Love Chocolates? So Does Your Brain.
Who doesn’t love chocolate? From the ancient Aztecs to the modern global citizen, it has appealed to the palette and imagination of millions of people through centuries. And yet, it also has the reputation of being ‘sinful’. Not just because of the pleasure it invokes, but also because of increasing health concerns.
Over-consumption of sweet treats such as chocolate is directly linked to rise in severe health risks like obesity, heart diseases, and blood sugar irregularities. But does that mean chocolate itself is bad for your health?
Not at all. In fact, chocolate has several great benefits for your cognitive functions and overall brain health, both in the short and long term. July 7 is celebrated the world over as Chocolate Day. Let us take this occasion to talk about just how great this ‘sinful’ treat can be for your brain.
First, however, a word of caution.
Not all chocolates are alike – and beneficial
The beneficial properties of chocolate are indeed great in number, but those benefits come from raw cocoa and the 300+ chemical compounds present in them. Edible chocolate is made by processing raw cocoa beans, separating chocolate liquor and butter, and then mixing them with plenty of sugar and milk.
The ratio of cocoa to sugar & milk changes depending on the type of chocolate. The type we call dark chocolate is usually with 70% or more cocoa content. Milk chocolate has more sugar & milk and less cocoa; and white chocolate has even less cocoa content.
Now, the harmful effects of excess sugar consumption are well-known, and most of the problems that an excess consumption of chocolate can bring, comes from the sugar-milk part of it. Milk chocolate and white chocolate, therefore, counteract any benefits that the cocoa content in them brings, because the harmful effects of sugar and milk are much higher.
The benefits discussed here are based on the consumption of dark chocolate with at least 70% cocoa content.
How chocolate affects your brain
Cocoa is rich in over 300 antioxidants and natural neuro-productive chemicals. The most important for your brain among these is Flavanol, which has been found to provide an almost instant cognitive boost to your brain. Chocolate is also rich in Caffeine, Phenylethylamine, Anandamide, and Xanthine among others, that impact memory, cognition, focus, and mood.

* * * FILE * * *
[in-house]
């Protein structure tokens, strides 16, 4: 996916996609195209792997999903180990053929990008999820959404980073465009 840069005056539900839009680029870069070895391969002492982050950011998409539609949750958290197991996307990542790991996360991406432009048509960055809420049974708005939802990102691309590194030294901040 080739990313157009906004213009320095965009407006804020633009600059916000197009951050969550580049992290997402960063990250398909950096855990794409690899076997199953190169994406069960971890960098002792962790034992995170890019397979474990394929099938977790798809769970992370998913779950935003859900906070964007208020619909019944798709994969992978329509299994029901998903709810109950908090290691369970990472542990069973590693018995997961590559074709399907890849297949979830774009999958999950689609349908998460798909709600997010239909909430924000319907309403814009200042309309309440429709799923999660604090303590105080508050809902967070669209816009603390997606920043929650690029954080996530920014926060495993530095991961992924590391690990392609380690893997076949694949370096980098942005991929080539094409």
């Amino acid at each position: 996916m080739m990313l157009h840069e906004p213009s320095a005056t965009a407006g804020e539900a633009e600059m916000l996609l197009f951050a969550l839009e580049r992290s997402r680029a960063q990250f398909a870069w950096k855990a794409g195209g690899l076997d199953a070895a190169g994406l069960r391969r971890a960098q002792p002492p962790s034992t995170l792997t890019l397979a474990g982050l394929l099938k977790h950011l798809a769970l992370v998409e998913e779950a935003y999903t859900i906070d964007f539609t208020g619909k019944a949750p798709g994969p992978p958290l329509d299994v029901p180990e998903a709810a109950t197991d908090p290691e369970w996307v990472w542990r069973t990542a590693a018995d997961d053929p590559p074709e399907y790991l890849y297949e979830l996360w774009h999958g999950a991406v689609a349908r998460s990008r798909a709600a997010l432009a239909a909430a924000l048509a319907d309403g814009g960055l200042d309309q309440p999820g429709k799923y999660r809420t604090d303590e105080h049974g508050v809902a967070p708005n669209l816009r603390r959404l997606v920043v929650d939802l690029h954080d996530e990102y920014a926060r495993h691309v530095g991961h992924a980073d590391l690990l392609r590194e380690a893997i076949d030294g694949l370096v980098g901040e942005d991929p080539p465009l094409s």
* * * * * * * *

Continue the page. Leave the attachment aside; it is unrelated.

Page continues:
Increases blood flow to the brain
Flavanol instantly increases blood and oxygen flow to several key areas of the brain for 2-3 hours after digestion, and helps boost cognitive performance by aiding visual information processing, particularly in demanding conditions like sleep deprivation and fatigue. This is why having some chocolate is often recommended when you are tired but need to go on. It has particularly beneficial effects on cognitively vulnerable situations. Recent studies have also indicated that long term consumption of cocoa can be effective in rehabilitating brain functions in Dementia patients and old age-related brain degeneration.
Improves memory and recall
A recent study found that consumption of chocolate enhances our memory and recall abilities by changing the brain wave frequency related to them. This type of frequency is called gamma, and it is related to the highest levels of cognitive functioning. The antioxidants present in chocolate has the power to enhance and cause an upsurge into these frequencies, particularly in areas related to information processing and reasoning.
Chemicals like caffeine and xanthine are psychoactive substances that increase alertness for a time after consumption. Chocolate is rich in both. This is why chocolate is a particularly effective remedy for clearing your mind if you are fatigued or overworked.
Regulates mood and pain
Chocolate has several compounds that have a profound effect on your moods. It enhances the flow of neurotransmitters like Dopamine and Serotonin. While the former enhances motivation and pleasure, the latter is especially beneficial in calming you down and alleviating feelings of pain. The intense pleasure you feel after eating a piece of chocolate is due to a spike in these feel-good chemicals in your brain, and is also helps subside the distress we feel after a painful experience, physical or emotional.
Chocolate may be ‘sinful’, but its enormous positive impacts on the brain and its many functions make it a blessing indeed. If you have a care to choose the right kind, and consume in moderation, chocolate can be a great friend to your brain. Next time you feel tempted to try some dark chocolate, therefore, don’t feel too guilty!